In 2006 artist James Woodfill and el dorado inc worked with the Missouri Department of Transportation, KCMO Public Works and a group of bridge engineers to create a major public/private set of artworks integrated into four bridges over I-670 that connect downtown Kansas City and the Crossroads Arts District. Comprised of the Main Street, Baltimore, Wyandotte and Grand Boulevard bridges, this work became known as Pedestrian Strands. In 2012, anticipating the need for an upgraded bridge to accommodate a new streetcar line, we were commissioned to re-work the Main Street portion of Pedestrian Strands. This work became known as Main Street Redux. Structural cracks were discovered in the Grand Boulevard bridge in May of 2016, and the bridge was closed immediately. Once again, we were commissioned to re-work another portion of Pedestrian Strands. Set to be complete by year’s end, we’re deeming this latest phase of work Grand Boulevard Redux.
It’s a great honor to have earned the trust of so many state agencies, city departments and community groups over the time we’ve been working on this series of bridges. This work being seen equally as infrastructure and art is one of its great successes. It’s inspiring to know that the leaders of our civic community value the contribution of artists and artisans in shaping the public realm. After almost 10 years, Pedestrian Strands continues to be an authentic response to the forces that shape the complex urban conditions of downtown Kansas City. Author Andrew Blum captured this sentiment perfectly when Pedestrian Strands was first completed. In re-reading his essay from 2008, “Pedestrian Stands Response Number 9,” while gearing up for this current round of re-engagement, we found it as illuminating and true now as it was then.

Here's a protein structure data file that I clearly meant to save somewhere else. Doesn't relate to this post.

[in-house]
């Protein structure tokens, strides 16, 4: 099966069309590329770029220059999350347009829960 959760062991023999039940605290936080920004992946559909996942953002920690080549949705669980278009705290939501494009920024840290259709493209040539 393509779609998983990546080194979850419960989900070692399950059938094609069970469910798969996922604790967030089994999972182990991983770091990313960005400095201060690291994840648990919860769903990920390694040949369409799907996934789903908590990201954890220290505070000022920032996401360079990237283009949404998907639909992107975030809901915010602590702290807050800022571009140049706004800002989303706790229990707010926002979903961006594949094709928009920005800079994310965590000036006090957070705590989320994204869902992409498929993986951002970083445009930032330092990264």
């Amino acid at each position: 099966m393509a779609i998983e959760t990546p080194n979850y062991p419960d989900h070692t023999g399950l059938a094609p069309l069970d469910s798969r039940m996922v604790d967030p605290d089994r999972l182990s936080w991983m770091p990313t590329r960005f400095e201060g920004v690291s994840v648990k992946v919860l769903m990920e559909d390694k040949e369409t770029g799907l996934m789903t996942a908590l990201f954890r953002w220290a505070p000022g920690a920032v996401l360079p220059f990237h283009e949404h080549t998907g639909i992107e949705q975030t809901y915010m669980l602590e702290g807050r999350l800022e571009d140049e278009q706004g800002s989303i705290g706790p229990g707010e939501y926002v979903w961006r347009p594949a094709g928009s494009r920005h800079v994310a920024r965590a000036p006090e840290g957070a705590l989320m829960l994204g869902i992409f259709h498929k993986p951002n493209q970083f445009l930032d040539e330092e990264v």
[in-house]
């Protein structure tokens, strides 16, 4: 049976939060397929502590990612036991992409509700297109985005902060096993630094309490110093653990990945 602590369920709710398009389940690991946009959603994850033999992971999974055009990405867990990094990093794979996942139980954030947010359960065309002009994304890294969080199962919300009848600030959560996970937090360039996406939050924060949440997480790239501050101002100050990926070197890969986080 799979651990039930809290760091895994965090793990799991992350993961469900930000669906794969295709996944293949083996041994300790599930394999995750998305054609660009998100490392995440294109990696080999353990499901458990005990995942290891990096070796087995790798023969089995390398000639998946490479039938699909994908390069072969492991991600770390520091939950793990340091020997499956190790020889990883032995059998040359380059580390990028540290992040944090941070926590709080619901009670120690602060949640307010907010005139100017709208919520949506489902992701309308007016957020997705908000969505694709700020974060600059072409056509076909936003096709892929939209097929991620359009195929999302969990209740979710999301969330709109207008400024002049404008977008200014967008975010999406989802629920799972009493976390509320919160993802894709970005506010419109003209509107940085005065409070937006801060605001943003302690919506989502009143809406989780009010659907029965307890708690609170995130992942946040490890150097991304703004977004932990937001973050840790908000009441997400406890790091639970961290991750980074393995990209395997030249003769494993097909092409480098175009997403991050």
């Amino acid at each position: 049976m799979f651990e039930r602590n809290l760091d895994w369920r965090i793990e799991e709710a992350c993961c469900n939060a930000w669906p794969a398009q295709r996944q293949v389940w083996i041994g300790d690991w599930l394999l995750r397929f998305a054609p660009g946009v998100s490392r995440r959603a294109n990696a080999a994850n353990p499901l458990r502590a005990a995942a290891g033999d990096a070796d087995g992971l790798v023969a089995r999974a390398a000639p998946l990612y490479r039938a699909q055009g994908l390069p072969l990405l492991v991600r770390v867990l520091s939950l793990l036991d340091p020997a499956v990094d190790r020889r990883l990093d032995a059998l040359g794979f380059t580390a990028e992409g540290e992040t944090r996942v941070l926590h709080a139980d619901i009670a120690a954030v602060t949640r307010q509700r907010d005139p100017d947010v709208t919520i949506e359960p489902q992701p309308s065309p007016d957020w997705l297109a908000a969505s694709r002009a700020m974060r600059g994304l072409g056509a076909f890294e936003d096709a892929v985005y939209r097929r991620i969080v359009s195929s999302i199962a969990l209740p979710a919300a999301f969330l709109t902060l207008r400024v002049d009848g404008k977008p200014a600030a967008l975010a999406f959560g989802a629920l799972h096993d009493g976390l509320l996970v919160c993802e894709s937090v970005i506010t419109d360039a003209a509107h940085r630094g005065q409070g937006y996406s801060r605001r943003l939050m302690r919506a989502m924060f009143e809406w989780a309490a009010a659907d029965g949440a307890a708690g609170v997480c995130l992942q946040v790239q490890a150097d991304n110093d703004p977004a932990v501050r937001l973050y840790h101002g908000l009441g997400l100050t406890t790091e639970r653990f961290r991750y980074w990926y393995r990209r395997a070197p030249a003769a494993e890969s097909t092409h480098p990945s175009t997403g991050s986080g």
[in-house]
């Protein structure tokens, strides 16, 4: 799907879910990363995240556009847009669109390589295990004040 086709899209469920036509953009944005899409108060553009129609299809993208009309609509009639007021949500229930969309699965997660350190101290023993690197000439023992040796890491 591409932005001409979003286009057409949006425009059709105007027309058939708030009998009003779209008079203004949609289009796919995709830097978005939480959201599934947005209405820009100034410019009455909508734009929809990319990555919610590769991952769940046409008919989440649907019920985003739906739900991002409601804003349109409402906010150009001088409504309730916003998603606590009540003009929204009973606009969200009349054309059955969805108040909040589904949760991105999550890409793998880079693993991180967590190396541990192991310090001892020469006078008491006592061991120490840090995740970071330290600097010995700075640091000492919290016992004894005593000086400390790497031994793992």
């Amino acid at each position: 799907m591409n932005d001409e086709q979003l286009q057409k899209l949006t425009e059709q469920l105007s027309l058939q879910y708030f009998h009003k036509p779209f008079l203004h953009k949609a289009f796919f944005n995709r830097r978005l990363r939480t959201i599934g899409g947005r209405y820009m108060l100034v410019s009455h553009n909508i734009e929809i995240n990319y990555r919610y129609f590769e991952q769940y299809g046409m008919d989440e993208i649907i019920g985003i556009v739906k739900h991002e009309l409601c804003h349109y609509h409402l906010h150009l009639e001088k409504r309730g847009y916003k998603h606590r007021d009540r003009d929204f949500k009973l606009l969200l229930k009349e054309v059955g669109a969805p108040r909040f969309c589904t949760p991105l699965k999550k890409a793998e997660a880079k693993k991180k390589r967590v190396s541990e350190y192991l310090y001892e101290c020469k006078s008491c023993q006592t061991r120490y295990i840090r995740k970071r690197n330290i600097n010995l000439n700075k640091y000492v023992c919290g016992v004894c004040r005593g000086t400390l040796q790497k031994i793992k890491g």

“This is the quiet thrill of Pedestrian Strands. It takes in its surroundings and bounces them back out, only slightly altering them in the process. It amplifies the possibility of a living city, open to interpretation and participation … it ‘orchestrates the dissonances,’ a phrase that seems to strike at the meaning of cities. They are where people gather to exchange ideas and generate new ones, to address their different perspectives, and to come face to face with what they’re not. In that sense, Pedestrian Strands is more of a mirror than canvas.”
“It’s easy to imagine a nighttime traveler driving in out of the plains, past the billboards for roadside hotels and radio stations, and cutting through downtown on I-670. On the bridges above would be what appears to be billboards. But they never resolve themselves into logos or slogans. Instead, they remain smudges of light, perplexing and profoundly engaging.”
—Andrew Blum, “Pedestrian Strands Response Number 9,” 2008
The purposes of Public Art are many. The specific course that our collaborative work takes always builds on the idea that we should slow down to more fully experience the places that we inhabit. By tapping into the pragmatic languages of form and function within a site, our intent is to compose frameworks that allow unexpected relationships to reveal themselves in the encounter. We are not trying to separate our work from the everyday, we are trying to enrich the experience of it.
Within the collaborations that we have worked on over the years, this attitude often manifests within a philosophy that we call “incremental urbanism” – an attempt to keep pace with, respond to and provoke contemplation within the ongoing changes that are inherent to a dynamic city. We are both responding to place as it is, and acting upon it with invention. This iteration of work includes a deeper focus on the acoustical experience of the site, the role of public art in conveying the elevated standing of Grand Boulevard within the I-670 corridor and the introduction of new multi-modal facilities into downtown public space.
The next time you’re on the streetcar, hop off at the Kauffman Center or Power & Light stop, and walk the I-670 corridor with a new emphasis on an East/West experience.